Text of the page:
Show me the money. Monetize this. Turn it into dollars.
Executives often use these expressions when presented with data where the value is unclear. Converting data to money is one way executives can understand problems and opportunities more clearly. If it’s a problem, such as excessive customer complaints, the annual cost of complaints will get their attention. If it’s an opportunity, such as an investment in job engagement, team building or improved communications, the monetary value will help make the investment decision.
This is not a new concept. The phrase “show me the money” was popularized in the 1996 movie “Jerry Maguire” — and represents the title of a book we published 10 years ago — but the concept has been evolving for many years. The issue becomes important when budgets are under scrutiny or when funds are scarce.
According to “The Promising State of Human Capital Analytics,” a 2016 report from the Institute for Corporate Productivity, ROI Institute and the Center for Talent Reporting, converting data to monetary value is also one of the five types of human capital analytics projects. [Editor’s note: The authors founded the ROI Institute.] Let’s look at some examples.
Show the value of employee engagement is a common request. To understand the value, engagement could link to other measures or impacts that can be converted to money easily. The key is to link the “hard to value” measure, like engagement, to a measure that is easy to value, like retention.
Typically, job engagement has been linked to gross productivity, or revenue per employee, sales, quality, safety, retention and customer satisfaction. The challenge is to find the mathematical relationship that represents both a significant correlation and causation. When this is accomplished and operationalized, it shows the value of investing in improvements in this measure. This is often beyond the scope of L&D, but usually involves the human capital analytics team.
Executives sometimes ask how to convert leadership development, coaching or team building into money. To do this, examine the impact of those processes. We’re not monetizing leadership development; we’re monetizing the impact of using leadership competencies. The impact could be any type of measure such as productivity, sales, errors, accidents or turnover that can be converted to money.
If it’s an important measure, such as customer satisfaction, absenteeism or retention, it probably already has been converted to money. Then, it’s a matter of finding the individuals who developed the value; start by locating where the measure is captured. If the measure is customer complaints, the customer care department will have the value. If it’s absenteeism, it’s probably in the payroll department. The point is, there is a group or an individual who captures the data, and they may have already addressed the issue.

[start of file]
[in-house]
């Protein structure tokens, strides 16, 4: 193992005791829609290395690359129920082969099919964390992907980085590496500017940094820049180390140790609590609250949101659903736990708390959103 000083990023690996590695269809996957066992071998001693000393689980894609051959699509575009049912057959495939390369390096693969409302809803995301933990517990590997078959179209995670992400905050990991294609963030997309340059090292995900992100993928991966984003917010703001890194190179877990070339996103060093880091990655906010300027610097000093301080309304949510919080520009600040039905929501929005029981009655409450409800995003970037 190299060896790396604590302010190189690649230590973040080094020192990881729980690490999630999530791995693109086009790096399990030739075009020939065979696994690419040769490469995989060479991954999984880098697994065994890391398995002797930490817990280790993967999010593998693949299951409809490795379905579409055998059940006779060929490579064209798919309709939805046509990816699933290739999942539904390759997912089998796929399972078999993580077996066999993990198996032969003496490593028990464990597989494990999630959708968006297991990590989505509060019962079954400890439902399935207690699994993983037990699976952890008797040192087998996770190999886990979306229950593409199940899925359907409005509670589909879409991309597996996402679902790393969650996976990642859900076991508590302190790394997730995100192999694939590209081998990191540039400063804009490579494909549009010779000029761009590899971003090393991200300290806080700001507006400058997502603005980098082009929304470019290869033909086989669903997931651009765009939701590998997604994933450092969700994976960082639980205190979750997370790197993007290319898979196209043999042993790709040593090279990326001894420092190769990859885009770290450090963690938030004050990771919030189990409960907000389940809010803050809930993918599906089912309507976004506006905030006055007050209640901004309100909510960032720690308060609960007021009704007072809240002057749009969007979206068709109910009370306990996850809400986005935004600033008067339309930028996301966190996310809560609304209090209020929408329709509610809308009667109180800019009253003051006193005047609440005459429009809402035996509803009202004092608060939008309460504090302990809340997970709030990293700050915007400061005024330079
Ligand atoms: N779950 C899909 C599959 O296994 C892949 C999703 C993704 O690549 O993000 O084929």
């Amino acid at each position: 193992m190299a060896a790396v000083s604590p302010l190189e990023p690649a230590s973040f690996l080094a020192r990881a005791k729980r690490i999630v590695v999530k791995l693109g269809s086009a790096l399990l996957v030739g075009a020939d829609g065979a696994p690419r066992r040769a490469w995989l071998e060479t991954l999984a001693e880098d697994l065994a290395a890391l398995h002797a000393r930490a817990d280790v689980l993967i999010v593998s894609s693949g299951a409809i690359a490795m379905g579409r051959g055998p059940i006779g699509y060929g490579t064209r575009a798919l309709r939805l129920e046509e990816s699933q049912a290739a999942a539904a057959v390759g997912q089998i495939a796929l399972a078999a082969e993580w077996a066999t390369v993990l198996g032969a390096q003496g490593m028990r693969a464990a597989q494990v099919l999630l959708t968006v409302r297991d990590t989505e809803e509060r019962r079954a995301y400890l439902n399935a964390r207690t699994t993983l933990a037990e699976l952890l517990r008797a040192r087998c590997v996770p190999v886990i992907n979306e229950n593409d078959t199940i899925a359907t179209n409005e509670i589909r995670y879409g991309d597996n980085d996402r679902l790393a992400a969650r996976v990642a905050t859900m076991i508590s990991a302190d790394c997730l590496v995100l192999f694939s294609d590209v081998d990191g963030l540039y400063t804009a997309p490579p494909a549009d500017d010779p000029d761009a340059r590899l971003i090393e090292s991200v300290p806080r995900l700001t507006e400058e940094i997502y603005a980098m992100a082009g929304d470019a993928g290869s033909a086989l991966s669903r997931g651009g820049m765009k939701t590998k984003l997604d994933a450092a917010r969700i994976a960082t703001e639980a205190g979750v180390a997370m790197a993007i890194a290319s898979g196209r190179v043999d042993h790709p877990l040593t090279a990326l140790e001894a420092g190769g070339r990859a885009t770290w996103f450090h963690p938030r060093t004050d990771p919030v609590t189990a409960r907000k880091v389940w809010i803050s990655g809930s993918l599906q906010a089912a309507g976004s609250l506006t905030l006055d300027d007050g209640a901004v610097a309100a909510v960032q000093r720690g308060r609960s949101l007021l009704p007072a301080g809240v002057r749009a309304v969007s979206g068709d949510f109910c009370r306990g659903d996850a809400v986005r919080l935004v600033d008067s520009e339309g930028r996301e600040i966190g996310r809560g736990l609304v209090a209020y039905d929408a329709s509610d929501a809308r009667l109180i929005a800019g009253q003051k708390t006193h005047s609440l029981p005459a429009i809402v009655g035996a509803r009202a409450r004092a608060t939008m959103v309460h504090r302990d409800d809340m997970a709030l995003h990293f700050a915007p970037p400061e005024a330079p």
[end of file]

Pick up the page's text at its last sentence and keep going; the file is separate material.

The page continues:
If employee turnover is a problem or opportunity, executives will need a credible value for it. Calculating the cost is not difficult; tabulate the costs associated with having an employee leave and be replaced. Unfortunately, it takes resources to develop a credible value, often causing us to look for other ways to obtain the monetary value. Employee turnover is a classic research topic, and it’s easy to find turnover costs in literature. For instance, one might use a database such as eric.ed.gov.
About 80 percent of measures that matter have been converted to money. And of the roughly 20 percent of measures remaining, approximately 10 percent have probably been converted by other organizations with a credible value. Another 5 percent of measures can be converted to money if the organization is willing to allocate the resources to do it. The remaining 5 percent are concepts that probably cannot be converted to money credibly with a reasonable amount of resources. These are the intangibles.
Leadership development, management development, team building or other soft skills, can be pushed to the impact level and converted to money for an ROI calculation. If this conversion is beyond the scope of what you want to do, you have a choice. You can leave it as an intangible or suggest that resources be allocated to convert it to money.
Filed under: MeasurementTagged with: accountability, data, ROI